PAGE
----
USS Corry (DD-463)

filed under | ships | military | history

Share/Bookmark

USS Corry (DD-463), a Gleaves-class destroyer, (also known as Bristol-class), was the second ship of the United States Navy to be named for Lieutenant Commander William M. Corry, Jr., an officer in the Navy during World War I and a recipient of the Medal of Honor. Corry was launched 28 July 1941 by Charleston Navy Yard, sponsored by Miss Jean Constance Corry; commissioned 18 December 1941, Lieutenant Commander E. C. Burchett in command; and reported to the U.S. Atlantic Fleet. Corry cleared Norfolk on 20 April 1944 for Great Britain, and the staging of the Normandy invasion. Getting underway from Plymouth, England, she was the lead destroyer of the Normandy Invasion task force, escorting ships and transports across the English Channel. Upon arriving off the coast of Normandy, France, she headed for Īles Saint-Marcouf, her station for fire support on the front lines at Utah Beach. On D-Day morning 6 June 1944 she fired several hundred rounds of 5-inch ammunition at numerous Nazi targets. As H-Hour (06:30) neared, when troops would begin fighting their way onto the beaches, the plane assigned to lay smoke for Corry to conceal her from enemy fire suddenly got shot down, leaving Corry fully exposed to German gunners who were now firing at her in full fury. At approximately H-Hour, during a duel with a shore battery, Corry suffered direct heavy-caliber artillery hits in her engineering spaces amidships. With her rudder jammed, she went around in a circle before all steam was lost. Still under heavy fire, Corry began sinking rapidly with her keel broken and a foot-wide crack across her main deck amidships. After the order to abandon ship, crewmembers fought to survive in bone-chilling 54-degree water for more than two hours as they awaited rescue under constant enemy fire from German shore gunners. One crewmember raised the American flag up Corry's main mast, which remained above the surface of the shallow 30-foot-deep (9.1 m) water when the ship settled on the bottom. Corry survivors were rescued by Fitch, Hobson, Butler, and PT-199. Of her crew, 24 were killed and 60 were wounded. The official loss of ship report for Corry states that at 06:33 she hit a mine, which was said to have exploded below her engineering spaces. Initial reports by the commanding officer, however, state that Corry was sunk by a salvo of heavy caliber projectiles which detonated amidships below the water level in the engineering spaces and caused the breaking in half and sinking of the vessel. German reports also state that the Saint Marcouf (Crisbecq) battery commanded by Walter Ohmsen, located 11/2 miles (2.4 km) inland, with its three 210-millimeter (8.25 in) guns scored a direct hit on an American warship at approximately H-Hour (0630), causing its sinking. Corry received four battle stars for World War II service. [READ THE REST OF THIS ARTICLE]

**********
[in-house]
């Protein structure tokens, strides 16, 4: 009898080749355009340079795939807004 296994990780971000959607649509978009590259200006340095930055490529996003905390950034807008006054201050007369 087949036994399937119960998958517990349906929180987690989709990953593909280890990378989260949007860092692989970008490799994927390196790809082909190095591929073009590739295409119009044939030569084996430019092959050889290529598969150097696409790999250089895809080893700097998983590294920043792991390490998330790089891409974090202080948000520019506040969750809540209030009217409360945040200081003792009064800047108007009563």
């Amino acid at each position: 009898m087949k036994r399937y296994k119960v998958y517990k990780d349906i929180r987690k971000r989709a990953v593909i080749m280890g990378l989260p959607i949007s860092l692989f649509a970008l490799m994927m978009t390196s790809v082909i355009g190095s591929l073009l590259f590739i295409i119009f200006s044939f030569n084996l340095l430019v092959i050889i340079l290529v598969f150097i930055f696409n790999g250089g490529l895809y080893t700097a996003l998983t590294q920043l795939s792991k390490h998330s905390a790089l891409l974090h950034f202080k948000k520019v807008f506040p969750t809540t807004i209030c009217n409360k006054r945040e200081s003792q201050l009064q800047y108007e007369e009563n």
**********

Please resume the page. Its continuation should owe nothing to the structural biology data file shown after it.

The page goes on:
wikisnap.com is not affiliated with or endorsed by wikipedia. wikipedia and the wikipedia globe are registered trademarks of wikipedia.org.
article content reproduced in compliance with wikipedia's copyright policy and gnu free documentation license
view our privacy policy and terms of service here